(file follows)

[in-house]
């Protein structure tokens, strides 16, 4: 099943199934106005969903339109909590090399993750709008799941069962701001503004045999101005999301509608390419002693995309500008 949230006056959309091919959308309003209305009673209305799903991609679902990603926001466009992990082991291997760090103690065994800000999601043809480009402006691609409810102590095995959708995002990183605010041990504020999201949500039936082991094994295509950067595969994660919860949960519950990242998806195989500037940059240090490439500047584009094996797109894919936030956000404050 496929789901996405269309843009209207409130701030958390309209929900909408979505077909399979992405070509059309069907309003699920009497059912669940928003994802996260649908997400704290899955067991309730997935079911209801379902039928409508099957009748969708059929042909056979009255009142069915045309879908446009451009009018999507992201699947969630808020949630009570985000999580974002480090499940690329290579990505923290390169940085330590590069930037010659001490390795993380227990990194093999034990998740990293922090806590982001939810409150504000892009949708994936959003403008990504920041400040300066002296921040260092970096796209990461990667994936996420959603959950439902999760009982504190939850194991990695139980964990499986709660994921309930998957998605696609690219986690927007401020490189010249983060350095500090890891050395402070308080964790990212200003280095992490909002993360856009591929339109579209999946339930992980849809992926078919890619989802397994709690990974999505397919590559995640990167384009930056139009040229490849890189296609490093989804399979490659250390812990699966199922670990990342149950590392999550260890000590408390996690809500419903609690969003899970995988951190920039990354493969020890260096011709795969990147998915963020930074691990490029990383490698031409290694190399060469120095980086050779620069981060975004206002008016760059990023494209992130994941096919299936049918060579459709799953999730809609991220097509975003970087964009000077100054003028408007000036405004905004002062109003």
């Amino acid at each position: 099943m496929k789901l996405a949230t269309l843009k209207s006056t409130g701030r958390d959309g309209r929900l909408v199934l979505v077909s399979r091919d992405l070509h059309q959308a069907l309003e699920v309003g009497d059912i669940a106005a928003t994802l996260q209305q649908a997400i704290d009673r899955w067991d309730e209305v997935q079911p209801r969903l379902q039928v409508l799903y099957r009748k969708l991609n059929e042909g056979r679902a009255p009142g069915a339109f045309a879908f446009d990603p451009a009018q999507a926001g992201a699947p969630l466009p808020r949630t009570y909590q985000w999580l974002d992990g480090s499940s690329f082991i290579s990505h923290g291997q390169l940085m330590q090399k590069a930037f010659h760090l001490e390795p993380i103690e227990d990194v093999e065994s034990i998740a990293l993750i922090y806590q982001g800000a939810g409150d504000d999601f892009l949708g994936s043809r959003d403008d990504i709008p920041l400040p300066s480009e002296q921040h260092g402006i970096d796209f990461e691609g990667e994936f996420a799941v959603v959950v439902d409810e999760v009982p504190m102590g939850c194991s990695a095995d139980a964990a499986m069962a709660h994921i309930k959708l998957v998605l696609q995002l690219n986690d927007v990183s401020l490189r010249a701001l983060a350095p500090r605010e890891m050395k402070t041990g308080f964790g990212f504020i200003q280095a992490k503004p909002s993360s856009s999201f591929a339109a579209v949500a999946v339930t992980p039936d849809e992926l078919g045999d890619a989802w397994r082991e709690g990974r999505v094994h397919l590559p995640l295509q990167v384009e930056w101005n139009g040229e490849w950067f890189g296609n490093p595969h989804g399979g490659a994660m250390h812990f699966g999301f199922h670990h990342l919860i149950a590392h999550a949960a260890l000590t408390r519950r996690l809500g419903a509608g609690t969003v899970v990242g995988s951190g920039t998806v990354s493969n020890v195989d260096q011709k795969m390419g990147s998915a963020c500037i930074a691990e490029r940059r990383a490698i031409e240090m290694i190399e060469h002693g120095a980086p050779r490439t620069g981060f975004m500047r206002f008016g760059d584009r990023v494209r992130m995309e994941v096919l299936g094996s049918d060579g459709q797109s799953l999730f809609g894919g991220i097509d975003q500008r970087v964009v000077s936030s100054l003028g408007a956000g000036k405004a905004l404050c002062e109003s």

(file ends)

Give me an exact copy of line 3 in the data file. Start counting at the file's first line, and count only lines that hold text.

């Amino acid at each position: 099943m496929k789901l996405a949230t269309l843009k209207s006056t409130g701030r958390d959309g309209r929900l909408v199934l979505v077909s399979r091919d992405l070509h059309q959308a069907l309003e699920v309003g009497d059912i669940a106005a928003t994802l996260q209305q649908a997400i704290d009673r899955w067991d309730e209305v997935q079911p209801r969903l379902q039928v409508l799903y099957r009748k969708l991609n059929e042909g056979r679902a009255p009142g069915a339109f045309a879908f446009d990603p451009a009018q999507a926001g992201a699947p969630l466009p808020r949630t009570y909590q985000w999580l974002d992990g480090s499940s690329f082991i290579s990505h923290g291997q390169l940085m330590q090399k590069a930037f010659h760090l001490e390795p993380i103690e227990d990194v093999e065994s034990i998740a990293l993750i922090y806590q982001g800000a939810g409150d504000d999601f892009l949708g994936s043809r959003d403008d990504i709008p920041l400040p300066s480009e002296q921040h260092g402006i970096d796209f990461e691609g990667e994936f996420a799941v959603v959950v439902d409810e999760v009982p504190m102590g939850c194991s990695a095995d139980a964990a499986m069962a709660h994921i309930k959708l998957v998605l696609q995002l690219n986690d927007v990183s401020l490189r010249a701001l983060a350095p500090r605010e890891m050395k402070t041990g308080f964790g990212f504020i200003q280095a992490k503004p909002s993360s856009s999201f591929a339109a579209v949500a999946v339930t992980p039936d849809e992926l078919g045999d890619a989802w397994r082991e709690g990974r999505v094994h397919l590559p995640l295509q990167v384009e930056w101005n139009g040229e490849w950067f890189g296609n490093p595969h989804g399979g490659a994660m250390h812990f699966g999301f199922h670990h990342l919860i149950a590392h999550a949960a260890l000590t408390r519950r996690l809500g419903a509608g609690t969003v899970v990242g995988s951190g920039t998806v990354s493969n020890v195989d260096q011709k795969m390419g990147s998915a963020c500037i930074a691990e490029r940059r990383a490698i031409e240090m290694i190399e060469h002693g120095a980086p050779r490439t620069g981060f975004m500047r206002f008016g760059d584009r990023v494209r992130m995309e994941v096919l299936g094996s049918d060579g459709q797109s799953l999730f809609g894919g991220i097509d975003q500008r970087v964009v000077s936030s100054l003028g408007a956000g000036k405004a905004l404050c002062e109003s």